Gluten Free Blueberry Banana Muffins


GF Blueberry banana muffins

So it’s been a while. Please forgive me…I’ll post an official update in a few days (I think) For the meantime, I’ve been experimenting in the kitchen and it’s going very well. Enjoy these little munchies, guilt free, on me. LOVE


2 Ripe bananas

1 T vanilla extract (This CAN contain gluten)

3 Pastured Eggs

¼ cup maple syrup, honey or organic sugar (If you use sugar, the batter will be VERY dry)

¼ Cup (4 oz) melted (and cooled) butter or Coconut oil (dairy free)

½ teas unrefined seat salt

2 tsp baking soda

1 ½ Cups almond flour

2 cups gluten free baking mix with coconut flour. (or sub in 1 ½ cups of straight coconut flour)

1 ½ cups frozen and defrosted blueberries or freshly washed and dried blues.


 Mix first 5 ingredients together well. Add salt and baking soda and mix, and then add in the flours, incorporating well after each cup. Make sure not to over mix, but incorporated ingredients well. It will be a stiff batter. If you want them fluffier, add another egg.

Carefully mix in blueberries, trying really hard not to smash them.

Scoop into lined muffin cups or heavily sprayed muffin tins. (DON’T USE PAM!) Bake for 15 minutes for mini muffins, or 20 minutes for regular muffins.

Makes 24 mini’s AND 12 reg size muffins.

Or 24 regular muffins.

 Store at room temp 2 days (YEAH right!) Or refrigerate for longer storage. Freeze really well, warm slightly before serving.

SO good with a pat of pastured butter or a sprinkle of raw sugar on top before baking.

The Prettiest Poison


As I walk down the isles of the supermarket I take note of the shelves, fully stocked neatly in rows, colorful boxes, bottles and packages all so well designed. Eye catching – using words like “diet”, “light”, “natural”, and “healthy”, yet when I pick up the items to read the ingredients I find a myriad multi syllabic words that I struggle to pronounce and would need a doctorate in biochemical engineering to decipher. 

“Pretty poison” are the two words that pop into my head when staring at supermarket shelves these days. My perspective on grocery shopping has shifted drastically in the last few years.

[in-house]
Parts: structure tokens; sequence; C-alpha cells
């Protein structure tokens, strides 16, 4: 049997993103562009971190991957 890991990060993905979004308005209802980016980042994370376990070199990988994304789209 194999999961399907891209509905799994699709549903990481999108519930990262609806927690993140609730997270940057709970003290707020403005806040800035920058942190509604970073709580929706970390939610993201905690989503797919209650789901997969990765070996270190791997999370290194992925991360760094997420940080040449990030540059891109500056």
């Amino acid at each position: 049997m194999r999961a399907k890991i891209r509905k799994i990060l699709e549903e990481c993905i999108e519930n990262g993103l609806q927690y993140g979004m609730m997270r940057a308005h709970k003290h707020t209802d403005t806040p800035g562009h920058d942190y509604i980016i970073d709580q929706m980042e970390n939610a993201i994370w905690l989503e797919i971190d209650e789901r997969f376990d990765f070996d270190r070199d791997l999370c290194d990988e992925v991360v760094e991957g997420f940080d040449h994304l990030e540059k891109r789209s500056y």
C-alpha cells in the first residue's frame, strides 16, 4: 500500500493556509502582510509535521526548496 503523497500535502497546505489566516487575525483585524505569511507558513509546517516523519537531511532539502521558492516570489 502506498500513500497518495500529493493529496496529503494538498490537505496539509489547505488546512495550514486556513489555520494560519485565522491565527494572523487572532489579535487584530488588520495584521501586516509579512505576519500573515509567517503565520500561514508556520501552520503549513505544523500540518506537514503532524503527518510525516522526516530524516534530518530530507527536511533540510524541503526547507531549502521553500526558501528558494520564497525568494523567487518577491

Here in America, eating has become a war on health, obesity and our wallets. Most of us grew up with our parents cooking but also incorporating packaged foods into the mix to save time. They bought them at the local shop and we assumed, as they were approved by the Food and Drug Administration (FDA), that they were safe and good for us. After all that was the purpose of the FDA – to keep us safe and healthy…. Right? We didn’t think all that much about what we ate, other than it was recommended to eat 3 meals a day – breakfast, lunch and dinner and that within those meals we should use the food pyramid as a guide as to how many servings of what we should consume. It was straightforward and easy. 

These days, so many chemicals, preservatives, colors and additives have been added that a good portion of the “food” we eat, is not actually food. Added to that, even the actual food portion we consume and recognize and easily pronounce isn’t what it used to be. It is over processed and depleted of vitamins and nutrients. And with the introduction of genetically modified foods (GMO) on a base DNA level, even corn isn’t really corn any more. Our animals are fed mutated grains, hormones and antibiotics which when we consume their meat, milk or eggs are passed along to us. This has lead to antibiotic resistant strains of bacteria as well as many health problems.

There is little doubt that the health of this country is going down hill at a rapid rate.